• Share
  • Email
  • Embed
  • Like
  • Save
  • Private Content
Advocacy Workshop
 

Advocacy Workshop

on

  • 5,450 views

 

Statistics

Views

Total Views
5,450
Views on SlideShare
5,450
Embed Views
0

Actions

Likes
18
Downloads
0
Comments
3

0 Embeds 0

No embeds

Accessibility

Categories

Upload Details

Uploaded via as Microsoft PowerPoint

Usage Rights

© All Rights Reserved

Report content

Flagged as inappropriate Flag as inappropriate
Flag as inappropriate

Select your reason for flagging this presentation as inappropriate.

Cancel

13 of 3 previous next Post a comment

  • Full Name Full Name Comment goes here.
    Are you sure you want to
    Your message goes here
    Processing…
Post Comment
Edit your comment

Advocacy Workshop Advocacy Workshop Presentation Transcript

  • Advocacy strategy planning workshop James Georgalakis Communications and Advocacy Manager, EveryChild
  • OPENING SESSION
  • How the workshop will be run
    • We want you to learn
    • Not too much lecturing from me
    • Lots of thinking discussing and working in groups
    • Success depends on participation
  • Workshop materials
    • Save the Children’s Advocacy Toolkit
    • EveryChild’s advocacy strategy planning guidelines
    • Powerpoint slides introducing each topic
    • Worksheets
    • Examples and case stories
  • Working groups for advocacy planning
    • Participants divided into working groups for each issue/objective
    • Groups record their work on flip charts and worksheets throughout:
    • - Keep them safe
    • - Remember label each sheet with Session and group
  • Ground Rules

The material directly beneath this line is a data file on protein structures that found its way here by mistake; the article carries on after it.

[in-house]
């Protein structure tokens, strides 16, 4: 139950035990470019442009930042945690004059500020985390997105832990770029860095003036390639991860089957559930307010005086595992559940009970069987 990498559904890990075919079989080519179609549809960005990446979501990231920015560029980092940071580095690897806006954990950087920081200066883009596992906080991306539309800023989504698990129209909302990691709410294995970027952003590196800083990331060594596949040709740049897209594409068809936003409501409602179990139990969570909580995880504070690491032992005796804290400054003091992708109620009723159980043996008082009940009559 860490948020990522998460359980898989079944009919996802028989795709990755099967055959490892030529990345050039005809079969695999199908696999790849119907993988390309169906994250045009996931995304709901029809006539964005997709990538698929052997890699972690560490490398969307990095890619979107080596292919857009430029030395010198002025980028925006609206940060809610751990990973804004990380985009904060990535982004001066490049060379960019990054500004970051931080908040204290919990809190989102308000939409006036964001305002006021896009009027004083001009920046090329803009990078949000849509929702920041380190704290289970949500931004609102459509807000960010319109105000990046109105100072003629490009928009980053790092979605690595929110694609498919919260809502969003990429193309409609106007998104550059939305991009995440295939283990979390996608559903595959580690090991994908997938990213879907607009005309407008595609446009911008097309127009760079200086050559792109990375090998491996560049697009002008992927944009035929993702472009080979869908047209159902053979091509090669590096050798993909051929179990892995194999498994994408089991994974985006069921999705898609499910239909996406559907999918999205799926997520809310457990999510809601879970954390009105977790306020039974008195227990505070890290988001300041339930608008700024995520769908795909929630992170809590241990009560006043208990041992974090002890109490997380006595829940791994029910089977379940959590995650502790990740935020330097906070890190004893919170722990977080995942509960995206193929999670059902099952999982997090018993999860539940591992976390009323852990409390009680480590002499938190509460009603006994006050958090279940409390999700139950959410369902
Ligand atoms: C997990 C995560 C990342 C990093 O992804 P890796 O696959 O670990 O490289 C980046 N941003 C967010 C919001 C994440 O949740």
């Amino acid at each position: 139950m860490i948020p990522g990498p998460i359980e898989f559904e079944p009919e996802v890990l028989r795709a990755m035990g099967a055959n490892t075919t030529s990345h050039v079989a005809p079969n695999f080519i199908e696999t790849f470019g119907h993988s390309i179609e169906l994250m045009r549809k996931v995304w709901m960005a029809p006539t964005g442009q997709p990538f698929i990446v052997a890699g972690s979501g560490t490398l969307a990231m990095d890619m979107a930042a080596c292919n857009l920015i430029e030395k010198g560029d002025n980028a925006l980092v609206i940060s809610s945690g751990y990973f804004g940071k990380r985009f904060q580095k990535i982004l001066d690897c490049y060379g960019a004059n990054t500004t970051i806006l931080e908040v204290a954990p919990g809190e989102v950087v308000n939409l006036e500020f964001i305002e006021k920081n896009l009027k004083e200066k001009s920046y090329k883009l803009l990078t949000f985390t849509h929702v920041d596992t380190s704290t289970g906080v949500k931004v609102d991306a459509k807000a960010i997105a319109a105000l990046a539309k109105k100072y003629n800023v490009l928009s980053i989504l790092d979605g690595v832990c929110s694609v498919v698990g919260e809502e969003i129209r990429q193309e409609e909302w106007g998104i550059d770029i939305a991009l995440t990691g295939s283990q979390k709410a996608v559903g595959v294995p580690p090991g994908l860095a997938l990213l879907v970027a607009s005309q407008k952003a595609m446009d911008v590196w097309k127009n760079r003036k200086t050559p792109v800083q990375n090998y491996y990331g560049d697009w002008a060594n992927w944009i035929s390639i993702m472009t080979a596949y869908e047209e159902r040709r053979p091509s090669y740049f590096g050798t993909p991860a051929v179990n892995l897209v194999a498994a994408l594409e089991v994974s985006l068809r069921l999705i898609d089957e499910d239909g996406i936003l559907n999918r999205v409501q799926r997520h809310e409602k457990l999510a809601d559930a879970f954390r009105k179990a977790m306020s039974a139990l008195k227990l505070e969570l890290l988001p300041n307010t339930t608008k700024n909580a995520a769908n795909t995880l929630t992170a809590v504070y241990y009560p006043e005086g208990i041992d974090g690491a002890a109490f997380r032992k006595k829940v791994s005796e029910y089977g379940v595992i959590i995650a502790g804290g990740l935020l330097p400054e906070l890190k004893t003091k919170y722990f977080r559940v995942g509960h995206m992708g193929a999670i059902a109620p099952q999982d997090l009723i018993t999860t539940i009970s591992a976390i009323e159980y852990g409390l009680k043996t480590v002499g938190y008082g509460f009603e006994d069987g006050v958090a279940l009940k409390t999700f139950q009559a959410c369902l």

• As a courtesy to your colleagues, please:
    Arrive on time for each session Ask questions if anything isn't clear Be quiet and listen when others are speaking, respecting each other and their views Contribute fully, speak loud and clear
  • SESSION 1. Welcome to Advocacy and Advocacy Planning
  • What is advocacy?
    • Advocacy is a process not an event
    • It happens at all levels – local, national, regional and international.
    • It is about achieving specific outcomes
    • However, there are different views about what type of outcomes advocacy should focus on, and who should do the advocacy
    SESSION 1.1
  • Advocacy outcomes
    • Individuals and organisations tend to see advocacy as primarily focused on either:
    • Change in institutional policy & practice
    • Change in public attitudes & behaviour
    • Change in the political process or system
    • Increased power and influence for the poor and marginalised
    • Or a combination of some or all of the above
    SESSION 1.1
  • Advocacy Research Policy Analysis Lobbying Alliance Building Planning & Coordination Publicity Activism SESSION 1.1
  • Child rights advocacy
    • Action taken directly to change the policies, positions and programmes of governments, institutions or organisations at all levels from community to international.
    • A social change process to ensure children have the right to grow up in a safe and secure family, free from poverty and exploitation.
    SESSION 1.1
  • Why are we doing this advocacy?
    • To change people’s lives.
    • Therefore our aim or goal is a statement of how a particular group of people’s lives will be changed if our advocacy is successful.
    SESSION 1.1
  • An advocacy strategy has to answer the following questions
    • What change do we want to bring about?
    • - What is going wrong? Evidence?
    • - What must change? Alternative?
    • Who can make the change?
      • Who has the power?
      • Who are our allies and opponents?
    • How can you make them change?
    • - How are we going to win?
    • - How will we see if the change has happened?
    SESSION 1.2
  • The Advocacy Cycle Organisational Context SESSION 1.3 1 Identify issue 2 Analyse problem 3 Draft objectives 5 Capacity assessment 4 Situation analysis 6 Finalise objectives 7 Devise advocacy plan 8 Implement advocacy plan 9 Monitor & evaluate 10 Revise advocacy plan
  • SESSION 2. Analysing the issue